This little trip I mention is something that my family does occasionaly. We travel on "vacation" and I schedule scads of museum collection visits, visits to galleries, and also shoehorn in some family fun. My ideal trip involves white cotton gloves and a loupe. And fortunately for me, my family indulges me because they know I can always make it fun somehow.

While we were down in the Philadelphia area, I forced my sister to let us stay with her a few minutes away in Delaware. She and her patient boyfriend made room for us in their home and I think she might even have vacuumed for the occasion. It was a real treat to see her again and to experience a little bit of their lives and home. We ate some excellent food and we laughed a lot. What could be better?

We made daily forays into Philly while we were there mainly to sightsee and do some shopping but my real focus was to study Benjamin West's famous painting of Penn's Treaty with the Indians. Here is a small version in case you aren't familiar with the piece and so you can keep up.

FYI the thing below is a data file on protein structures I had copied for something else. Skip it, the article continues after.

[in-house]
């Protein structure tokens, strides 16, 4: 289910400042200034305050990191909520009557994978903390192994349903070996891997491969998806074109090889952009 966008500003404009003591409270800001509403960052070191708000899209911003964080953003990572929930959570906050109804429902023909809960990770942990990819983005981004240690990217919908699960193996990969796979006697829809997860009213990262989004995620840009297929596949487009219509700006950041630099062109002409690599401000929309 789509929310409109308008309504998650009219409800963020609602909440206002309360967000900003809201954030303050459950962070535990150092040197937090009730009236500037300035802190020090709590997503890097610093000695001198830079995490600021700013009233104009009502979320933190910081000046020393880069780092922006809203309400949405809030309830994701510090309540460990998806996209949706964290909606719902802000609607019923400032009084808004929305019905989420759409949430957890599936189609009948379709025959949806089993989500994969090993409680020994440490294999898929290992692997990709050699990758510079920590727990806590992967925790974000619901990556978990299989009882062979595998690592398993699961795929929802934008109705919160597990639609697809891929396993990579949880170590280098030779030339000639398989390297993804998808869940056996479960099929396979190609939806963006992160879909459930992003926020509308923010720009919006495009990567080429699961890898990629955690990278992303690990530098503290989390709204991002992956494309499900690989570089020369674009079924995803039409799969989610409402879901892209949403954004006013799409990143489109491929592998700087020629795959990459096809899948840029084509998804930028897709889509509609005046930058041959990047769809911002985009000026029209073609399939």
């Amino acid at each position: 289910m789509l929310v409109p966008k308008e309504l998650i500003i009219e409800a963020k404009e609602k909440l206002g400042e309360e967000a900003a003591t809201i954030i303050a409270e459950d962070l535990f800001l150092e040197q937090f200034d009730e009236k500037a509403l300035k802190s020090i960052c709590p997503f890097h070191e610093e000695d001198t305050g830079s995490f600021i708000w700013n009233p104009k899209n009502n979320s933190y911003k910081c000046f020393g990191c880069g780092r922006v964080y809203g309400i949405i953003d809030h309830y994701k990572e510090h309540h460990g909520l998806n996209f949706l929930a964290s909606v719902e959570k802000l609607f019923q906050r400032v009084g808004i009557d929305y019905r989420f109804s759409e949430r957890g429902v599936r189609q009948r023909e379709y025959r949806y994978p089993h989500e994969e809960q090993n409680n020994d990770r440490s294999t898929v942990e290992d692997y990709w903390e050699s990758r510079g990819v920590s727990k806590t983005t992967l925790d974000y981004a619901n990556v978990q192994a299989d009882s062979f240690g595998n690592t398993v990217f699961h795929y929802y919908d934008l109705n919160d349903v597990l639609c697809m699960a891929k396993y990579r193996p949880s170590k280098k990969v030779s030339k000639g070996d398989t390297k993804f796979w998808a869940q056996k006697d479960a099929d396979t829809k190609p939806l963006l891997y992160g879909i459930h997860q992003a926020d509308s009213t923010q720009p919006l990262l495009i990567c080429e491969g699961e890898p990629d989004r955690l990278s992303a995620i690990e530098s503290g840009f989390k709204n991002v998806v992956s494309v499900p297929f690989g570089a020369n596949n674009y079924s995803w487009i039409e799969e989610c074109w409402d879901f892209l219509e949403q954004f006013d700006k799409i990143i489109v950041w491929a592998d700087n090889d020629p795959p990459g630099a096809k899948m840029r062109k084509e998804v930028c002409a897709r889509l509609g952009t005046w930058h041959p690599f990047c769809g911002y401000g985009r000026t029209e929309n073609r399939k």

OK. That was just a cheap way to inject my cute kids into my blog, I know it. But It's always good to back up your words sometimes with visuals. At least thats what the professional bloggers say.

What is not evident in the snapshot is that my children are probably standing 10 feet away from the painting. They had to stand that far away so that I could get it all into the photo! The painting is massive. Really massive. In case you want to see the thing for yourself I recommend setting aside at least 4 hours, 3 hours and 45minutes to see the B.West masterwork and 15 minutes to see the other paintings in the museum whatever they are.